Saturday, September 17, 2011

You've been robbed by a bank and you haven't the slightest clue!

Source: FaceBook Notes
Date: Tuesday, September 28, 2010 at 6:56pm
by: Jeremy Sofian

Don't you love when you flip on FOX or CNBC and they have two charlatans, each with their own little screen explaining how stupid you are and how they alone understand what is presently going on in the economy. Charlatan A insists we need to cut all spending to curb the deficit and national debt or we will have "Hyperinflation" followed by charlatan B refuting that by insisting we need more economic "stimulus" packages or we will slip into a deflationary depression.

Let me be clear, charlatan A is absolutely full of shit and charlatan B is only giving you a fraction of the truth. Most likely because they themselves (Despite their Ivy League Degrees) have no idea what the hell they are talking about.


To understand why we have to go over how our monetary system works.

Let's start with a little stubborn fact, all the money you have in your pocket, bank account, under your mattress and where ever else you keep it is a loan. That doesn't necessarily mean you owe anyone money, but that money came into circulation as a loan. Expanding upon that little premise, our entire monetary supply came into circulation as a loan.

Anyone with a somewhat average intelligence level understands that loans must be repaid.

Now, one now equipped with the knowledge that all of our money (Yes all your money) is a loan that must be repaid would probably like to know how this is possible so allow me to elaborate...

All money in the United States comes into circulation as an expansion of credit by private banks. Yes, that means the federal government does not  issue currency, infact, the federal government borrows currency from the privatized central bank known as the Federal Reserve System.

"The Bureau of Engraving and Printing is not authorized to print or issue United States paper currency for direct delivery to the public. Currency notes are placed into circulation by your local financial organization and can only be obtained from that source”
-- Linda W. Coleman Dept. of the Treasury

The government does this by selling Treasury Bonds to the Federal Reserve bank, and in turn the federal reserve bank creates "money" and deposits it into an account held by the Treasury Department. This is where the government gets money to spend, however just as with all other bonds, these bonds are interest bearing loans that must be repaid. While the FED refunds all interest to the Treasury (Less the dividends paid to member banks) when loans originating from the Federal Reserve Bank or commercial banks are repaid, the principle is destroyed and the interest is not. Insofar as commercial banks, which create the bulk of our money supply via lending, they are allowed to create about 9 new dollars in loans for every 10 dollars they have on deposit. The commercial banks do this by creating a book keeping entry (An IOU) to any account and creating new money  that never existed before as a loan. The principle on this loan is lent out into the economy, however, the interest to pay this loan off is never created. When that loan is repaid to the commercial bank, the bank then destroys the principle by repaying the "IOU" and absorbs the interest (Which was never created to begin with) into their capital assets.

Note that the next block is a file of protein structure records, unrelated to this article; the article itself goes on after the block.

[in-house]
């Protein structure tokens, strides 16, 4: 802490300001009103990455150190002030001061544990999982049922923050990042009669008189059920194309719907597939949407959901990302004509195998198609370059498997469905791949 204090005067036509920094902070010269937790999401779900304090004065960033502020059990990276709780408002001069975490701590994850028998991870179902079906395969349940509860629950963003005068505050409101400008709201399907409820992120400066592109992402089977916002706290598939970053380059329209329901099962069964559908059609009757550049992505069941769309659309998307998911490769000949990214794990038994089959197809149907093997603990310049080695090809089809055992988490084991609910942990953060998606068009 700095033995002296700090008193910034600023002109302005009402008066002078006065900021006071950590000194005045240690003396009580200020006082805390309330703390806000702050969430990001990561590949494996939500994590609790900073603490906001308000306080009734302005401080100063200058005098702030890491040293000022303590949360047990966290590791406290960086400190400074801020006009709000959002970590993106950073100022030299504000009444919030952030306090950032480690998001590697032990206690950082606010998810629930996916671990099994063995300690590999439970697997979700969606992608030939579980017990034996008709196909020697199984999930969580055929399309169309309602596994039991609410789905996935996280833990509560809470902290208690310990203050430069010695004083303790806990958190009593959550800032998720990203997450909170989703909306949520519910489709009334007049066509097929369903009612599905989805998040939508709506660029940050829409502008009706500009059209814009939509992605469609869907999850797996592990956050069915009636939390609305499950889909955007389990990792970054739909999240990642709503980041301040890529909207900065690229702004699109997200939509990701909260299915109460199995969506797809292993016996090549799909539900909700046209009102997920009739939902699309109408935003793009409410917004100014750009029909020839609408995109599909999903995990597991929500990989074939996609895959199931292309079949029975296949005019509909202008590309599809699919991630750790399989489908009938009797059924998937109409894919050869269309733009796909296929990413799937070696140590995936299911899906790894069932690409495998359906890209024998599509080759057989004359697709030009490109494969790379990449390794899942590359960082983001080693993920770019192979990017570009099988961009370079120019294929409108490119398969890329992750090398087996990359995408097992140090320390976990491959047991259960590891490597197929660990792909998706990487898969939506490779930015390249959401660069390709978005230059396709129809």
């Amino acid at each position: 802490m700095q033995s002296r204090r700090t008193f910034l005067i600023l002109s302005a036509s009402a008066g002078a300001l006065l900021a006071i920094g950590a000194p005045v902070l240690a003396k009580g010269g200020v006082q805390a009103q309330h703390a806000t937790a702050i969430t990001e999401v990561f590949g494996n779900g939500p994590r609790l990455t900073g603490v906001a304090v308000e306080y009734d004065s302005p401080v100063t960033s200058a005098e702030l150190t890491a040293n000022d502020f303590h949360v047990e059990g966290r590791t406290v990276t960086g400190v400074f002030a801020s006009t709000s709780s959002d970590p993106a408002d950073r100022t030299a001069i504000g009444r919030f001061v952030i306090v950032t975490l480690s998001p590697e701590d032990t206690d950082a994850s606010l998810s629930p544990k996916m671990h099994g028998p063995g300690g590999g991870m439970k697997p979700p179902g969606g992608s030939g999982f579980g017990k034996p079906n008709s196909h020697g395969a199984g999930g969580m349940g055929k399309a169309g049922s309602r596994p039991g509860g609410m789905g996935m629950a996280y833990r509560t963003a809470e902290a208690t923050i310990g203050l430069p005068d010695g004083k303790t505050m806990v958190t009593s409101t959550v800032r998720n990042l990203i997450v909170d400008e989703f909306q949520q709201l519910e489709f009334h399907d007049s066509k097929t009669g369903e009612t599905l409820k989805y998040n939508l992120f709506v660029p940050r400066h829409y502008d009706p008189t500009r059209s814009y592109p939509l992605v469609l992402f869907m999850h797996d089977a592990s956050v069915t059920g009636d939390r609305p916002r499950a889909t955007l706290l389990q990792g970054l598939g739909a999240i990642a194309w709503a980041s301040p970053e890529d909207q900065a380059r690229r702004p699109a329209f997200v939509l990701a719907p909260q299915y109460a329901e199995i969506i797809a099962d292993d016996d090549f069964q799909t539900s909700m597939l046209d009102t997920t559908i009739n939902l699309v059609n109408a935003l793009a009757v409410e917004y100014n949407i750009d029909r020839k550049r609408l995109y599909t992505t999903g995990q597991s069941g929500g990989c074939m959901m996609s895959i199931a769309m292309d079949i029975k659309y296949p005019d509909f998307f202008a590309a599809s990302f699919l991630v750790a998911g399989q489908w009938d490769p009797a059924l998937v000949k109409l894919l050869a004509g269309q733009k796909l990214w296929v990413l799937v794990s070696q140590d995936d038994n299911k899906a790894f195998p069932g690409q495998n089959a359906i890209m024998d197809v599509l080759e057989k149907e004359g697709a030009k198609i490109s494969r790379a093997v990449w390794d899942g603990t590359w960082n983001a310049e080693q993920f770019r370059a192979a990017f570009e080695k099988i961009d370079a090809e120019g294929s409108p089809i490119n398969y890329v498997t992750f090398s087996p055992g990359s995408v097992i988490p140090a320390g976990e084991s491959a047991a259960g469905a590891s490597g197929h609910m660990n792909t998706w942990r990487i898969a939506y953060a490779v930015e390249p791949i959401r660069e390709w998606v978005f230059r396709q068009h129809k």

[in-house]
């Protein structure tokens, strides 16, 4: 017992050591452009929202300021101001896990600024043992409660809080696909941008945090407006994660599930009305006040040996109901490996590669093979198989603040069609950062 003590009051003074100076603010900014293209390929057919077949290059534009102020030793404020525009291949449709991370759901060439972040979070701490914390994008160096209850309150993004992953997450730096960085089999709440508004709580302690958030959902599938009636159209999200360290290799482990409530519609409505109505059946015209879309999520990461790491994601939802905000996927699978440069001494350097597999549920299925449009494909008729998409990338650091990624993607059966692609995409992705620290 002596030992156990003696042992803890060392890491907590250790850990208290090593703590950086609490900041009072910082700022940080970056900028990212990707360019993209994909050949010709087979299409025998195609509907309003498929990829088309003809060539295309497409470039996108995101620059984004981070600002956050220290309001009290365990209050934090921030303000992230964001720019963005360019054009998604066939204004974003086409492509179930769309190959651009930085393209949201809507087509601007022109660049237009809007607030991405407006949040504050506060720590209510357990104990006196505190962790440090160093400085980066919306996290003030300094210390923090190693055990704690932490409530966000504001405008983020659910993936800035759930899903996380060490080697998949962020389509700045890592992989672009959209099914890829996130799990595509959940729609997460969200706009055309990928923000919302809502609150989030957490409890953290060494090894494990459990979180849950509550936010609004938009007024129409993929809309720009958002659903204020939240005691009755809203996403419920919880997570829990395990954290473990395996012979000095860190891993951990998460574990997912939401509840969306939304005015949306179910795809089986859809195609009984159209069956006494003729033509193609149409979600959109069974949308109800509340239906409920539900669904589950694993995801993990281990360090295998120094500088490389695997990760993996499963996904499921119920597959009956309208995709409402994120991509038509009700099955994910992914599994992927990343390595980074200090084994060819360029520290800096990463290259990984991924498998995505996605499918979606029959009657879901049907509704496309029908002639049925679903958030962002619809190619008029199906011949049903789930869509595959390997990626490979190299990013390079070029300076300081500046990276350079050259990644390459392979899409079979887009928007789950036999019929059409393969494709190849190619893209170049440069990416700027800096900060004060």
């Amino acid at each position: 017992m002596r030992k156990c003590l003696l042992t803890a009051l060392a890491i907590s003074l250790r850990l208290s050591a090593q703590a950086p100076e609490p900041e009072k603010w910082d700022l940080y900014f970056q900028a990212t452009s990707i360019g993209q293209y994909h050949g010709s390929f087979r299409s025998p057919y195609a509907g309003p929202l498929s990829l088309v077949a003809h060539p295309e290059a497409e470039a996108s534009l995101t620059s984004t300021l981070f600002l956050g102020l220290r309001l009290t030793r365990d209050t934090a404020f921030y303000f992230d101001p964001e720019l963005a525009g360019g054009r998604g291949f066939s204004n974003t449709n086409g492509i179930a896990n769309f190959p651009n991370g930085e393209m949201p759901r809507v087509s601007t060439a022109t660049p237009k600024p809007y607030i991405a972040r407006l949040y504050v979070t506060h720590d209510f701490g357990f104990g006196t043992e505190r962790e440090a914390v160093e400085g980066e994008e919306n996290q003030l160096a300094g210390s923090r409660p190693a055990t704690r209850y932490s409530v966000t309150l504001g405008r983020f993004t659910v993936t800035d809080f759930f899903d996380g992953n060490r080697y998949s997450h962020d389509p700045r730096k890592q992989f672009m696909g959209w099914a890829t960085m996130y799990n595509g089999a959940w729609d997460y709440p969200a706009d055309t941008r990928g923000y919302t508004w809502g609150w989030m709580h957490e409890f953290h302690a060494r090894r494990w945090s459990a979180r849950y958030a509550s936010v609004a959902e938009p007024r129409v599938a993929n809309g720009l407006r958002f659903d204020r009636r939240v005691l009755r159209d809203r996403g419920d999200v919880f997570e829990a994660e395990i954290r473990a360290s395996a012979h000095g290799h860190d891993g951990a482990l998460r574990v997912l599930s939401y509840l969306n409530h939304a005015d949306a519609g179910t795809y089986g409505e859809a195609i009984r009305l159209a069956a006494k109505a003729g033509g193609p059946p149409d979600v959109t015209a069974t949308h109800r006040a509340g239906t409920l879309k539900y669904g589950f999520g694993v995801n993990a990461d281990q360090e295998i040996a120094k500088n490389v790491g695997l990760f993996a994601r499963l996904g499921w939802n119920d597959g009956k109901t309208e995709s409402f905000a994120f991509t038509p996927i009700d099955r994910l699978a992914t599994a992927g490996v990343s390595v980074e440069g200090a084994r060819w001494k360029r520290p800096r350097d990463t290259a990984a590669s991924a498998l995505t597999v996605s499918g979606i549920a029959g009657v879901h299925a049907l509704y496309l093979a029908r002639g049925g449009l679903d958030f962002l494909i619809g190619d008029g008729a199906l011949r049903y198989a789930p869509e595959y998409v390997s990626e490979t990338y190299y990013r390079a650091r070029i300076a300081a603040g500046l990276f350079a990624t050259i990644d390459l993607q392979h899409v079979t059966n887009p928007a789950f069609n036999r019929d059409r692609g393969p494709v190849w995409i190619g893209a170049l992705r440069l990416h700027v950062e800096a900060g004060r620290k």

"Commercial banks create money--create demand deposits, or deposit money--when they make loans....Money is destroyed when bank loans are repaid."
- Campbell R. McConnell & Stanley L. Brue, Economics, 14th ed., p. 302

"When a commercial bank makes a loan to a business or an individual, it credits the checking account of that business or person with the amount loaned....Banks manufacture money through this loan process because they create money by monetizing debt."
- The Appraisal Institute, The Appraisal of Real Estate, 11th ed., p. 100


So, all money is created as a loan, and the interest on each loan is never created.

Now that we have established that there is literally an intentional built-in shortage of money in the system, since the principle on all loans is created but never the interest we can highlight the serious problem with this. Charlatans on television and elsewhere will point out that the Federal Reserve Bank refunds all interest to the Treasury Department however that does not include the annual 6% dividend that the member banks (The owners) of the Federal Reserve Banks (There are 12 regional FED banks) get. Thus, without  even proceeding to the heart of the problem, we've already established that the mere interactions between the federal government and the Federal Reserve bank create a built-in shortage of money in the system by creating money as a loan, and never creating enough interest to pay that loan off. Thus all that money in your savings account that you plan on saving, through no fault of your own is making it that much more difficult for someone else to pay their loan off because of this built-in shortage of money in the monetary system.